New system uses 80% less energy than reverse osmosis researchers claim

Scientists at the University of Technology, Sydney (UTS) have devised a forward osmosis system which they claim could reduce the energy used in desalination for irrigation by up to 80 per cent.

Researchers from the UTS Centre for Technology in Water and Wastewater (CTWW) have the developing technology of Fertiliser Drawn Forward Osmosis (FDFO). Forward osmosis relies on osmotic pressure and so requires less energy that reverse osmosis. And researchers claim membrane fouling is much less prevalent in the forward process.
Research leader Dr Hokyong Shon said the process had much to offer a country that uses so much of its water for irrigation, said Shon. Australia uses 60 per cent of its water supply for irrigation. Desalination plants have been built around the country to reduce Australia's reliance on rainfall.
"By reducing the demand that irrigation places on our traditional water supplies, we are conserving precious water for domestic use in our homes," said Shon.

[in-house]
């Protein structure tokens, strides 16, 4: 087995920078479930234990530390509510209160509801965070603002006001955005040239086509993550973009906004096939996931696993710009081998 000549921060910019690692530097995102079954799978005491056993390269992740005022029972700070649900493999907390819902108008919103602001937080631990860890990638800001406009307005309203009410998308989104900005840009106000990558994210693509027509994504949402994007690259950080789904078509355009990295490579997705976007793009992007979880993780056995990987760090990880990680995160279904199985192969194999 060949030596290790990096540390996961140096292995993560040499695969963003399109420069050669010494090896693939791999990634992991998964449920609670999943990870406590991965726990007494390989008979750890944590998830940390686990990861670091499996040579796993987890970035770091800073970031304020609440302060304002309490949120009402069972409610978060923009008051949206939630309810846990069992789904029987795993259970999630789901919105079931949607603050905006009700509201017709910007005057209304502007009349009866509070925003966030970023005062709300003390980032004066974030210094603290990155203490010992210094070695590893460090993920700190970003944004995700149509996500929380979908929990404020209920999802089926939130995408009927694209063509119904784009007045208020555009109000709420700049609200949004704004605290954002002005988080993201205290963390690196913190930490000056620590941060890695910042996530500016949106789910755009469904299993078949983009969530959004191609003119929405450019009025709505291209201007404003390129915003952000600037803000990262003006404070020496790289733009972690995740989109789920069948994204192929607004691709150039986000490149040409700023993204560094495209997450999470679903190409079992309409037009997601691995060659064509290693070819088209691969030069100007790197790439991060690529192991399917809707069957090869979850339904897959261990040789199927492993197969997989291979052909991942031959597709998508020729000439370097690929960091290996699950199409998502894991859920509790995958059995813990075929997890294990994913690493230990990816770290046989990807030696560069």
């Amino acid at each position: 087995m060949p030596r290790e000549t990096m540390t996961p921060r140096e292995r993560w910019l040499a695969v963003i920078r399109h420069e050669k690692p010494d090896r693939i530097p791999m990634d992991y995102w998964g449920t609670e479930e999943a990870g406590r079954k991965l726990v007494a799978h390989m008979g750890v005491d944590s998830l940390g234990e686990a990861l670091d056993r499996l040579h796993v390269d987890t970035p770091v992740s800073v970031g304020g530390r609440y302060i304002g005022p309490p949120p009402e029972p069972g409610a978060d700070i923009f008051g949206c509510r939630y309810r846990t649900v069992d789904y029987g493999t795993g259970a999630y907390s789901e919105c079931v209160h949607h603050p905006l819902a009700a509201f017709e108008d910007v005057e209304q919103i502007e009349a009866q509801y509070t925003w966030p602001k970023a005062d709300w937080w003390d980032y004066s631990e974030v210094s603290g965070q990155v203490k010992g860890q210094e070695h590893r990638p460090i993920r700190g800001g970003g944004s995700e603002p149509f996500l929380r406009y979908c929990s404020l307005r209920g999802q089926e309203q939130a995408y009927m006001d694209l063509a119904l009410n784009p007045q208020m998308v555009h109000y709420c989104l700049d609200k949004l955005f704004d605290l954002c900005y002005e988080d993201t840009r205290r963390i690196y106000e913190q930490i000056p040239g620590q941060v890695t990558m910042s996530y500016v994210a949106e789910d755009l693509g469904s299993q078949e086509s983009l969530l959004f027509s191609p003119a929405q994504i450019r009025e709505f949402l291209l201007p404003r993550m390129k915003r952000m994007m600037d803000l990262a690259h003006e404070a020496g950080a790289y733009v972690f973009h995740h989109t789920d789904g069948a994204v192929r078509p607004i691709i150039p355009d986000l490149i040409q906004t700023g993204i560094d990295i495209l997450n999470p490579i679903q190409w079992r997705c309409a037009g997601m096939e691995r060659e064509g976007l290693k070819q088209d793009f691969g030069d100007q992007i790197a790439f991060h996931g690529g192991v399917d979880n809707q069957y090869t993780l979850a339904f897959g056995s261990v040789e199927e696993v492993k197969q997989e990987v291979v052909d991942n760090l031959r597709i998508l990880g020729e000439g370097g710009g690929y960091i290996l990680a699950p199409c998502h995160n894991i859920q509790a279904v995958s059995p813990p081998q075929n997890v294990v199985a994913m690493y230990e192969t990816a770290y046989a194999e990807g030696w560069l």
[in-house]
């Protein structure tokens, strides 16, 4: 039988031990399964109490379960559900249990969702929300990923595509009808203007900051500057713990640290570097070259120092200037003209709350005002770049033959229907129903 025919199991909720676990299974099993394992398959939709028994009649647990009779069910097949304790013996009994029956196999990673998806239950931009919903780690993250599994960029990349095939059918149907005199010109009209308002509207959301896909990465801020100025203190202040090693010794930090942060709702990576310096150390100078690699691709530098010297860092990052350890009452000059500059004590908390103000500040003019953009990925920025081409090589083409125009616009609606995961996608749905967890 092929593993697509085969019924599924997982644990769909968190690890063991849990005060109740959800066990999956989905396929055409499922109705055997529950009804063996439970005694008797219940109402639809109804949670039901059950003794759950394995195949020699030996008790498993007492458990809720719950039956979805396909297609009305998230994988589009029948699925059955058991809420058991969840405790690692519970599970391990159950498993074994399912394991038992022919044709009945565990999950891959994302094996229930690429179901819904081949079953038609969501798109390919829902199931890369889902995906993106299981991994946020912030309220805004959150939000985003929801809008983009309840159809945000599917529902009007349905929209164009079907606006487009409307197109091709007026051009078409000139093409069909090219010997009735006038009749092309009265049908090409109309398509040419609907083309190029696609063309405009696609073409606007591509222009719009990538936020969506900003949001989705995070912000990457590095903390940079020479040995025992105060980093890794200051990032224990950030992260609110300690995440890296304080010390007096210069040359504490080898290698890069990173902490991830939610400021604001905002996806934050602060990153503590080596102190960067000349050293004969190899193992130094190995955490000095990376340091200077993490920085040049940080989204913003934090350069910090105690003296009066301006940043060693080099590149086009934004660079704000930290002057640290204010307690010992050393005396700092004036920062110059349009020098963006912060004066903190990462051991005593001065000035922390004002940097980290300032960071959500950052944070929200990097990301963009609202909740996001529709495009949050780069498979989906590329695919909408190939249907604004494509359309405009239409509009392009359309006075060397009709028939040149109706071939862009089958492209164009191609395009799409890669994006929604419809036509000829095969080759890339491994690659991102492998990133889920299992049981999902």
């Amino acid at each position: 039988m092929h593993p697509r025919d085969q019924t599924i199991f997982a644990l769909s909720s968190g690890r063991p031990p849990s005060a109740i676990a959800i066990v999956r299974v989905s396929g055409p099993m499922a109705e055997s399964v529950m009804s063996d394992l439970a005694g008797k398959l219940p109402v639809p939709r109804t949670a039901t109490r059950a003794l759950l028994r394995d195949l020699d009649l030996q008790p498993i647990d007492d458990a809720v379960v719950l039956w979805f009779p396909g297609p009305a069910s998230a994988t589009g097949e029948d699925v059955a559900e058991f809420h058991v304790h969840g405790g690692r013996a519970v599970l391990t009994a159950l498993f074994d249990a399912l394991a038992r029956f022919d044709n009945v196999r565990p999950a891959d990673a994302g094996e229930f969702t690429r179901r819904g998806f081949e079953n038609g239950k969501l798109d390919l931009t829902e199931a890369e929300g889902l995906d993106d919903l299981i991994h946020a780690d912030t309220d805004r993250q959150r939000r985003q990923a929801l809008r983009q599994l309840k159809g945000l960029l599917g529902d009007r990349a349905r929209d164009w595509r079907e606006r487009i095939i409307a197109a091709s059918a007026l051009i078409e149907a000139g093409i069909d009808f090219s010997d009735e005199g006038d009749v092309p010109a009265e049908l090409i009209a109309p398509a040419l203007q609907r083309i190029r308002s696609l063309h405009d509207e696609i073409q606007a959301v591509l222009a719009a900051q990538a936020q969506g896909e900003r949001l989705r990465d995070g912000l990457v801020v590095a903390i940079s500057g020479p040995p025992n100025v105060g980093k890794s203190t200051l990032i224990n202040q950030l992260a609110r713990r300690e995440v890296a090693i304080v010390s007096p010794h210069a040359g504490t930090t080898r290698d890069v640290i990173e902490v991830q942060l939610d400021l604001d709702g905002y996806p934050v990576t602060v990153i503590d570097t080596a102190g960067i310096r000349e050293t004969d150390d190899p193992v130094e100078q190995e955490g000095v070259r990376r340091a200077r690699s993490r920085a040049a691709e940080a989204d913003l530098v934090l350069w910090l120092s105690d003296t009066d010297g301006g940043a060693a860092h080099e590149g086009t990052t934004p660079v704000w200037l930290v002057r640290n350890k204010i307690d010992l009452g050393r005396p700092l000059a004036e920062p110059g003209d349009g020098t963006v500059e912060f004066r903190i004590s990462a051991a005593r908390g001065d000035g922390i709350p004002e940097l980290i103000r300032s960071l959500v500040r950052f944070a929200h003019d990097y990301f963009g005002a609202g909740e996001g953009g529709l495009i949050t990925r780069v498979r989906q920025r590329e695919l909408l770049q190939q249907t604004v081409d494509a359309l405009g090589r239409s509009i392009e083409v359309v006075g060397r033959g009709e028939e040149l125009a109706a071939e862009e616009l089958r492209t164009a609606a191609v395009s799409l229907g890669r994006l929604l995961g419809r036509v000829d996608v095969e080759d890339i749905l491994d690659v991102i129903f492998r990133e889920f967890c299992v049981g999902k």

The FDFO system draws water from saline via osmosis by employing high-concentration, soluble fertilisers - typically ammonium hydrogen phosphates - on the opposite side of a membrane filter.
A pilot installation of a FDFO system has been adopted by New South Wales State Water through the National Centre of Excellence for Desalination Australia and is currently being used at a coal mining site to desalinate groundwater.
Read more at: http://phys.org/news/2014-06-desalination-cheaper-greener.html#jCp

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| Filter | Forward Osmosis | Fouling | Mining


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